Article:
Land and Biodiversity
Sandfire has land holdings in Western Australia, Queensland, New South Wales and Northern Territory. We aim to protect and preserve areas of ecological or biodiverse importance, prevent land degradation and return disturbed land to a stable and productive condition through progressive rehabilitation.
The impact of our operations varies and we adjust our approach to rehabilitation accordingly. We explore over large areas but impacts are relatively low and short term. Our mining activities are confined to a small area but have greater impacts over a longer period of time.
The land use impacts of our operations are managed in accordance with our regulator licences, Environmental Policy, Environmental Management System, Biodiversity Management Plan and Biodiversity Standard.
We aim to minimise land disturbance and rehabilitate disturbed areas through a number of methods. These include:
- conducting baseline biodiversity surveys
- exploration and mine planning
- regulatory permitting
- operational controls in line with our environmental management system that include monitoring, training, inspections, and corrective action
- undertaking progressive rehabilitation and monitoring the success of that rehabilitation through Ecosystem Function Analysis programs (at DeGrussa)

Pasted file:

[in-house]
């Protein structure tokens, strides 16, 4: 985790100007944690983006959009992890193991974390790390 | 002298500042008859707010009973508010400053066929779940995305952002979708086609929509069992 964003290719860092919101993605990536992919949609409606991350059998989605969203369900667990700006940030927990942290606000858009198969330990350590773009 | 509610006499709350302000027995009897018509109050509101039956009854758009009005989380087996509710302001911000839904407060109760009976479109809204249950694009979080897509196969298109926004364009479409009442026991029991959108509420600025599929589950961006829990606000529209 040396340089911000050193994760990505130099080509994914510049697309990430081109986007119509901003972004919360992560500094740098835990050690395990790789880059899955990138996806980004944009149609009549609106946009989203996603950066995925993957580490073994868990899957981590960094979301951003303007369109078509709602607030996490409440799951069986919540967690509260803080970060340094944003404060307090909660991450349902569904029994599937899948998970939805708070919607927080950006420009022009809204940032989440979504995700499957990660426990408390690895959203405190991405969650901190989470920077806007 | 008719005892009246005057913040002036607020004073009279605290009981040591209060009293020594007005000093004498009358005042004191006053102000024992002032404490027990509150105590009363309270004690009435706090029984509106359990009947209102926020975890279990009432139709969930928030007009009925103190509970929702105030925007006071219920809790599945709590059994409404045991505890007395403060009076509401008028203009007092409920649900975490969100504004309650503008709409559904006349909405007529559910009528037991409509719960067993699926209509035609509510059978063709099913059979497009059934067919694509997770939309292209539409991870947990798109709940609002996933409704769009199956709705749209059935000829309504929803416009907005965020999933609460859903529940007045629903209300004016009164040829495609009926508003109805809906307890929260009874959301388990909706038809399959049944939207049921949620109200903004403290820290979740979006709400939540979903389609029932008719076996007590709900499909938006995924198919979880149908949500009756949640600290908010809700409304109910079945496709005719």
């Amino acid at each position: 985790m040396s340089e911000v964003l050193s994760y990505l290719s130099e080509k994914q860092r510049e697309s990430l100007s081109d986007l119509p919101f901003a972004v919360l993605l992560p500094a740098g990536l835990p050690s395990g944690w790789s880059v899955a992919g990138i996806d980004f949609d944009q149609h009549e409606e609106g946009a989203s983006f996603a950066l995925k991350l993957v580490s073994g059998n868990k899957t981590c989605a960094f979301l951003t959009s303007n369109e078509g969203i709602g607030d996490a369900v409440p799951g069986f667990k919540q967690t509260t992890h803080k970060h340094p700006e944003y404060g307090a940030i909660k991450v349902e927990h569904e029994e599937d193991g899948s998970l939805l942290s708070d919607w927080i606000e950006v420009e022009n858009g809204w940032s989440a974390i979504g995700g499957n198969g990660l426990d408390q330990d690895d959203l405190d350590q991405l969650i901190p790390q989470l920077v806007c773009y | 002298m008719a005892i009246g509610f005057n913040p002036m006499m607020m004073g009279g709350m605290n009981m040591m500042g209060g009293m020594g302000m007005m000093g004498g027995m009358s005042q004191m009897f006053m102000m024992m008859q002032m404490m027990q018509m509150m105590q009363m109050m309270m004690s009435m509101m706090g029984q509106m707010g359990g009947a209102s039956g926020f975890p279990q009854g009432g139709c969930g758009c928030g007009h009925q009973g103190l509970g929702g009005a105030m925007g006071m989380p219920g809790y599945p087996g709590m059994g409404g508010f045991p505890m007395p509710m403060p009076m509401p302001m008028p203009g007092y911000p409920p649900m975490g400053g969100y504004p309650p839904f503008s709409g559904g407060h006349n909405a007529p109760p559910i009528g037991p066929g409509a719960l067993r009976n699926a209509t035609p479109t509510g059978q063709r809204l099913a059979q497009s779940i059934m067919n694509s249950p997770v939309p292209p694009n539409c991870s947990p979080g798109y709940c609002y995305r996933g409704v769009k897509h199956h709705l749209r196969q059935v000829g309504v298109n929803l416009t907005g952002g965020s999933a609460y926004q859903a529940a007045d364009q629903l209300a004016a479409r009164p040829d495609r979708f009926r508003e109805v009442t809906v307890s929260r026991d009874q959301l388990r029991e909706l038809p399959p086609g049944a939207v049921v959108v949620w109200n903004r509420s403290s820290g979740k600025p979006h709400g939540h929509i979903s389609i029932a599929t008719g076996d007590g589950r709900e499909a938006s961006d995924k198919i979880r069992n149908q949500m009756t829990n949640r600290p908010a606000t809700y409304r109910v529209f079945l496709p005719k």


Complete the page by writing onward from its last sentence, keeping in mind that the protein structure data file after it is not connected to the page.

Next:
- mine closure planning.
Progressive rehabilitation involves the staged restoration of disturbed areas. As well as mitigating impacts of disturbance during operations, progressive rehabilitation allows us to collect data that will help to develop appropriate mine closure completion criteria, ultimately supporting responsible mine closure and relinquishment.
Biodiversity planning in action
While planning for the development of the Monty Project, we conducted comprehensive environmental assessments to determine the scale of impact of our proposed operations. These assessments identified that an ephemeral watercourse traversed the 10 kilometre stretch between DeGrussa and Monty. It was evident from flora and fauna assessments that the watercourse supported dense acacia shrubland and eucalypt woodland habitats and would be a haven for local wildlife, particularly birds.
After we completed our baseline studies, we consulted with external stakeholders and established that the design of the haul road for the project would be placed well away from this high value habitat. We also considered indirect impacts such as altered hydrology and developed management strategies to avoid impacts where appropriate. As a result, we designed a 14 kilometre curving haul road over sparse acacia shrublands.
Floodways were installed along the route to ensure surface water flows were not significantly altered. The haul road crossed a minor tributary of the watercourse and a number of performance criteria were established as part of the regulatory approvals process to ensure that any potential impacts during construction were minimised.